Alberta Premier Rachel Notley (Black Press files)

Trans Mountain court action continues, John Horgan says

Federal takeover doesn’t change oil spill risk to B.C. coast

The B.C. government is carrying on with its reference case against the Trans Mountain pipeline expansion, Premier John Horgan told Prime Minister Justin Trudeau in an early-morning phone call Tuesday.

Horgan told reporters in Victoria the federal government’s takeover of the project changes the legal situation, but his contentious legal action isn’t aimed at any specific project. It’s about the province’s jurisdiction to regulate bitumen transport by pipeline, rail or road and B.C. lawyers have advised that it can proceed, he said.

The federal takeover of the existing line makes the Trudeau government “totally accountable” for risks of a tanker spill, and “allows me to have more candid conversations with the owners of the pipeline,” Horgan said.

B.C. Liberal leader Andrew Wilkinson said taxpayers will be the owners of the project.

“John Horgan picked a fight with Alberta and provoked a constitutional crisis with Ottawa over this project and this is now the embarrassing result,” Wilkinson said. “Horgan and the NDP will continue to play politics with British Columbia’s future, and this time it will cost us billions.”

Alberta is putting up to $2 billion towards construction of the project, and work is underway to get construction going, Premier Rachel Notley said Tuesday.

Notley held a jubilant news conference in front of the legislature in Edmonton after the federal government announced it is buying the 65-year-old oil pipeline from Alberta to the B.C. coast.

“It’s very possible we might not have to spend a cent of it,” Notley said of the financial backing, which would be payable only when oil begins to flow from the twinned pipeline. Any money put toward construction would be converted into an equity stake in the federal project, she said.

Notley said the federal takeover gives the project “federal Crown immunity,” which casts doubt on B.C.’s reference case to test the province’s jurisdiction.

TransMountain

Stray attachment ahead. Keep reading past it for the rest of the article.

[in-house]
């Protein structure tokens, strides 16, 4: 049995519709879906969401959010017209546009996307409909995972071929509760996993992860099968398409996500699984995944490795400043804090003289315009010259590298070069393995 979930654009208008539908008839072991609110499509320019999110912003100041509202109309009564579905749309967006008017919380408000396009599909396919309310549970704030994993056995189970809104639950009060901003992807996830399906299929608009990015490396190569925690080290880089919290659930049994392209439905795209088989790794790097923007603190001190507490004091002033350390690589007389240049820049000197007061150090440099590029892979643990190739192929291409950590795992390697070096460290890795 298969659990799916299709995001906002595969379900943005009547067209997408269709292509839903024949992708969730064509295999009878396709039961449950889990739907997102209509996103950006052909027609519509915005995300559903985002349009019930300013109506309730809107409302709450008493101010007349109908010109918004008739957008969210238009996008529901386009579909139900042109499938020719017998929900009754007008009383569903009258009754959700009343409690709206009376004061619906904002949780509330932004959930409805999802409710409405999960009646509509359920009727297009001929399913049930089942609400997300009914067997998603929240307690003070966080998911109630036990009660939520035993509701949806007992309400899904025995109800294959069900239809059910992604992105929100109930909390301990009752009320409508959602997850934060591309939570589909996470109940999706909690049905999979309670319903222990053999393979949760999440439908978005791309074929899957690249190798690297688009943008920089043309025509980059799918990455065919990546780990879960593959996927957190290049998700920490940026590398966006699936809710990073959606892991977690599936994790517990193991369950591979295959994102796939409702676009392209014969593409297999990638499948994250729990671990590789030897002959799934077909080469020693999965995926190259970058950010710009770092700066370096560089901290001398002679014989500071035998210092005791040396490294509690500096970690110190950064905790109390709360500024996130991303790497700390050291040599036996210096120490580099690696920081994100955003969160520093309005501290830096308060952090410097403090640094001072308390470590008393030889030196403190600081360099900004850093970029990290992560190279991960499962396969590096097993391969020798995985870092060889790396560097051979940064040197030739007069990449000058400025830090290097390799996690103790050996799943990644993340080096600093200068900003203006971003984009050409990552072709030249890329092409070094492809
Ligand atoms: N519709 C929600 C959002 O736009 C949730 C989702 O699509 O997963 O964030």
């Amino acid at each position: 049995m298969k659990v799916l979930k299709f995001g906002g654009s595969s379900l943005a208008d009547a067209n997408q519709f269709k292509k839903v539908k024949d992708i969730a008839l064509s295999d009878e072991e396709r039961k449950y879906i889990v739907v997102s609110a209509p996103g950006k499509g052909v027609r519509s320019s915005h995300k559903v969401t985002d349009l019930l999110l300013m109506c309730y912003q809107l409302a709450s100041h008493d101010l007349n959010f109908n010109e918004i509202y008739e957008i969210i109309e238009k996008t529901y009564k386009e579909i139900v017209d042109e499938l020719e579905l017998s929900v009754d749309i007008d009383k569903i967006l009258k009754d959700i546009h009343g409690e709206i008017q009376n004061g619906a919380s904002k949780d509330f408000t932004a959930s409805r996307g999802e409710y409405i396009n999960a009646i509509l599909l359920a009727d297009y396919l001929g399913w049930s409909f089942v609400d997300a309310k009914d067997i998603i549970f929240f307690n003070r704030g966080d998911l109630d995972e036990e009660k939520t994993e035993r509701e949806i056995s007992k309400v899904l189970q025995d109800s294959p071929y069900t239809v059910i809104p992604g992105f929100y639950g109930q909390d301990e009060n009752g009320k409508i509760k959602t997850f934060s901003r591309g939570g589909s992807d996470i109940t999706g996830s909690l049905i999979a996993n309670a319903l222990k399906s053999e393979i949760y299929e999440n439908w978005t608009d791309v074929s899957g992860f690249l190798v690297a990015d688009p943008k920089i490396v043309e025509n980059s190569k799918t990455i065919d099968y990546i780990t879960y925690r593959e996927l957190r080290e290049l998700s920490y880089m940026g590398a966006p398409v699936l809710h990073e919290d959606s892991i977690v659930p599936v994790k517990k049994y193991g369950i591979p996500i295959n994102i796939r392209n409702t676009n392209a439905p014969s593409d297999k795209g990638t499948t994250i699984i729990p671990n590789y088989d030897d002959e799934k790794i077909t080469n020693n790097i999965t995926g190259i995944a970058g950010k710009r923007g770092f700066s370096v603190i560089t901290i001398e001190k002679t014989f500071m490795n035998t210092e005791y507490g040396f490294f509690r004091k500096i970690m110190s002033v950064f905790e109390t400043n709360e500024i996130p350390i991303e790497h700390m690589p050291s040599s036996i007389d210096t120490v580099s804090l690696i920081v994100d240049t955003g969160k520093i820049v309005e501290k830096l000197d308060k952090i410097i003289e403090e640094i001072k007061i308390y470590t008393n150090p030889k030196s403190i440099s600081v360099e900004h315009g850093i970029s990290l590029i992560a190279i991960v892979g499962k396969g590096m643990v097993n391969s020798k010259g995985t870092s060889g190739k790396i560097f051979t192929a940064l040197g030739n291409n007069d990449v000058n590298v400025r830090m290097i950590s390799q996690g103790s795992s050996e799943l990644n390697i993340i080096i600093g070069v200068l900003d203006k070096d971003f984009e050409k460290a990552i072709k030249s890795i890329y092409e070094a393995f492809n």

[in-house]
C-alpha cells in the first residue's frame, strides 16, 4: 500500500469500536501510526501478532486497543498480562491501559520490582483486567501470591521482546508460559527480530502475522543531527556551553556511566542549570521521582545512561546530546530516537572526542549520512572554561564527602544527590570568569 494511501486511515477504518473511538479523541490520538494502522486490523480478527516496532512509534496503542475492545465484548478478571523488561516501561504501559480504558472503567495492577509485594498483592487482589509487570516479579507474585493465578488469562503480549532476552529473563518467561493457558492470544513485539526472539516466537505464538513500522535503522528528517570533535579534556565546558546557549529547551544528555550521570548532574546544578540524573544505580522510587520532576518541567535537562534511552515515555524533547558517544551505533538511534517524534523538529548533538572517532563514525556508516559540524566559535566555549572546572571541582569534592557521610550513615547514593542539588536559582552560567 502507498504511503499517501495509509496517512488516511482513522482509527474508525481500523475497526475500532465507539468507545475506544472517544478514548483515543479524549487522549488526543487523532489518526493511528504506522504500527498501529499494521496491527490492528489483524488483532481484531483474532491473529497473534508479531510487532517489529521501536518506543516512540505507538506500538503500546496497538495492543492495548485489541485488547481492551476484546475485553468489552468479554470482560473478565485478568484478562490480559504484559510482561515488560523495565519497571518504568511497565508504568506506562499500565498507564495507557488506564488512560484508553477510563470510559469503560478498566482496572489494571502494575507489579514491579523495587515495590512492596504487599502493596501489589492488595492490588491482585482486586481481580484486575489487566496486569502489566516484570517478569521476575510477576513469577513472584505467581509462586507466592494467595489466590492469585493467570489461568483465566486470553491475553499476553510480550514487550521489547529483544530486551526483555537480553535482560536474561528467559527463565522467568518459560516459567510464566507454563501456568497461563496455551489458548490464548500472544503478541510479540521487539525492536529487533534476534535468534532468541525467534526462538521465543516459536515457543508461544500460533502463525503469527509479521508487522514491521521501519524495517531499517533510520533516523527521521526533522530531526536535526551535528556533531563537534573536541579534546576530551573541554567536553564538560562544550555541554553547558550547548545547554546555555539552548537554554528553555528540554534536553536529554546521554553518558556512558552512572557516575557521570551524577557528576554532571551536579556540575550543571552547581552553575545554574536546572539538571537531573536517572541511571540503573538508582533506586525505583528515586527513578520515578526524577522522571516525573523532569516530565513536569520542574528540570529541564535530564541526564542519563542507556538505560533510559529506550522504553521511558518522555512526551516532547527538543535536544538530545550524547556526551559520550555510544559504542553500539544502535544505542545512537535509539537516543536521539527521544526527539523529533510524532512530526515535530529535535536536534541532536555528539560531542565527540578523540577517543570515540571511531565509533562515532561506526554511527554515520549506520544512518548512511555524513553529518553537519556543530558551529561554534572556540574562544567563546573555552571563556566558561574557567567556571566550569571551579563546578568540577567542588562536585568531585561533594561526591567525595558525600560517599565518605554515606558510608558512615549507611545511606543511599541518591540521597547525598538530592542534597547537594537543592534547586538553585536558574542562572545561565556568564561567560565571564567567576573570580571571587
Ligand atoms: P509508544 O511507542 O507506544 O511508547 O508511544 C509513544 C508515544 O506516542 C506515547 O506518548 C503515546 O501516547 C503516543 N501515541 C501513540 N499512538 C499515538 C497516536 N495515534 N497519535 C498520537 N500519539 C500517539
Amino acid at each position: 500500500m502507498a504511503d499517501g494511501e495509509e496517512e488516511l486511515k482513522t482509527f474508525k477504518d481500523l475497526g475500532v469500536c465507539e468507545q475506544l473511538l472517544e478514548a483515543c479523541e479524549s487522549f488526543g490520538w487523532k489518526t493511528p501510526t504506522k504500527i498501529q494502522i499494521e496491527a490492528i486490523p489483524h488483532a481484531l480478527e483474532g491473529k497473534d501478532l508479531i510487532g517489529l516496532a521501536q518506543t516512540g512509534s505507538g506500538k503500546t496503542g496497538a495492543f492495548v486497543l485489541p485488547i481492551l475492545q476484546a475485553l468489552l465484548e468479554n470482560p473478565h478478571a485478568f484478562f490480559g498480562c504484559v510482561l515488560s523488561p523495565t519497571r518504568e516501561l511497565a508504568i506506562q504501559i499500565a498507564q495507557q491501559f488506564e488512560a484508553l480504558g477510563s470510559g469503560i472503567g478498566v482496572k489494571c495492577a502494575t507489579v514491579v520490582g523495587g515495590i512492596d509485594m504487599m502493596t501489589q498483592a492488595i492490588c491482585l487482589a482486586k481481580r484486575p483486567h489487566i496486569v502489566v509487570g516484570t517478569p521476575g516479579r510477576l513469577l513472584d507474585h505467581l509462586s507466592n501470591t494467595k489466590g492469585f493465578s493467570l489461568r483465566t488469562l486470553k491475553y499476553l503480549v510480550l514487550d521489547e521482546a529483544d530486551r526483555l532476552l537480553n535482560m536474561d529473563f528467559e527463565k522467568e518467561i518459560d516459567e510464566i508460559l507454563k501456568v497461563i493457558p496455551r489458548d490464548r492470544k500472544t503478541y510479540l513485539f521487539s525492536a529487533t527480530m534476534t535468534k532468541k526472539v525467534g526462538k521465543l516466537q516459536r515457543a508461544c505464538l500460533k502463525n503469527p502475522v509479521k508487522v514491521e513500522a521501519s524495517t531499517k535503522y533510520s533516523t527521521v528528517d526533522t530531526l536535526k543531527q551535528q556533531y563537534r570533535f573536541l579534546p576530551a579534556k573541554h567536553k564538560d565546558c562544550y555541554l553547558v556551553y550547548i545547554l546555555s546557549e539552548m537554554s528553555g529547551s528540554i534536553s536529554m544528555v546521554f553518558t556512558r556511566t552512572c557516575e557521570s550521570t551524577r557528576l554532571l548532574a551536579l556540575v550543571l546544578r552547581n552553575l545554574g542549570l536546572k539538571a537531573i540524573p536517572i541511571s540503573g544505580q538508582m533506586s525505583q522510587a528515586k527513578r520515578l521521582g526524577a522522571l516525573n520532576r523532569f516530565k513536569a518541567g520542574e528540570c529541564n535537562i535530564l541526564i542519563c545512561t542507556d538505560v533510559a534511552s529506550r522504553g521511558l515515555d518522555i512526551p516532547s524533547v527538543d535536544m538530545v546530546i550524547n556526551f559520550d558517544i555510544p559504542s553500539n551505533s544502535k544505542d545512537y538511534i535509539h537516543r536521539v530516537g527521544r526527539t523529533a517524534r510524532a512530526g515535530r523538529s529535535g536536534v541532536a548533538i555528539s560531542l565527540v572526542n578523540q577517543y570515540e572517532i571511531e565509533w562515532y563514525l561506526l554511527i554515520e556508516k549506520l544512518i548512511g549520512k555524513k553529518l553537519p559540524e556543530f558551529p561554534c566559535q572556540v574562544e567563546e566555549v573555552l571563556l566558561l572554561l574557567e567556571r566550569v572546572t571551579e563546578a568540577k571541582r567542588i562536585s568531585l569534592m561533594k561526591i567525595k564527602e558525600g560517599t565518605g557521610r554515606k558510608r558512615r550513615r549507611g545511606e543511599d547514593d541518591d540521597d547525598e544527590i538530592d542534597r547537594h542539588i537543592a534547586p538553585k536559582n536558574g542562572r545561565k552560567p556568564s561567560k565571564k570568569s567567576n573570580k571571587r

Get local stories you won't find anywhere else right to your inbox.
Sign up here

Just Posted

Sidney dogs lose a beloved companion

Dozens gathered in Beacon Park to remember Sidney’s ‘dog whisperer’

Third time lucky for Freedom Mobile cell tower in Sooke

Council approves tower after cell provider applies multiple times

T’Sou-ke First Nation mired in legal woes over gas station development

Claims and counterclaims leave sub-contractors unpaid

Victoria International Airport named one of the best employers in B.C.

Cited reasons include its training programs and tuition subsidies

Thief robs Saanich liquor store at gunpoint, takes cash register

Police ask for public’s help with ongoing investigation

Blair says RCMP have met Wet’suwet’en conditions, calls for end to blockades

The Wet’suwet’en’s hereditary chiefs oppose the Coastal GasLink project

Pipeline talks got B.C. railway open, can work again: Horgan

Premier says protest excesses damage Wet’suwet’en case

Exclusive: Pamela Anderson talks plans for waterfront Ladysmith property after 12-day marriage

Anderson says she can pay her own bills. Peters denies making comments suggesting she can’t

Burger King breaks the mould with new advertising campaign

The company is known for irreverent ad campaigns

Maggie and Tim: B.C. residential school survivor turns to faith, forgiveness in mourning son

A young man’s tragic death and his mother’s survival through hardship

PHOTOS: RCMP call on kids to name latest police puppy recruits

This year’s theme is the letter ‘N,’ and 13 German shephards must be named

B.C., federal ministers plead for meeting Wet’suwet’en dissidents

Scott Fraser, Carolyn Bennett standing by to return to Smithers

B.C. mom’s complaint about ‘R word’ in children’s ministry email sparks review

In 2020, the ‘R’ word shouldn’t be used, Sue Robins says

Most Read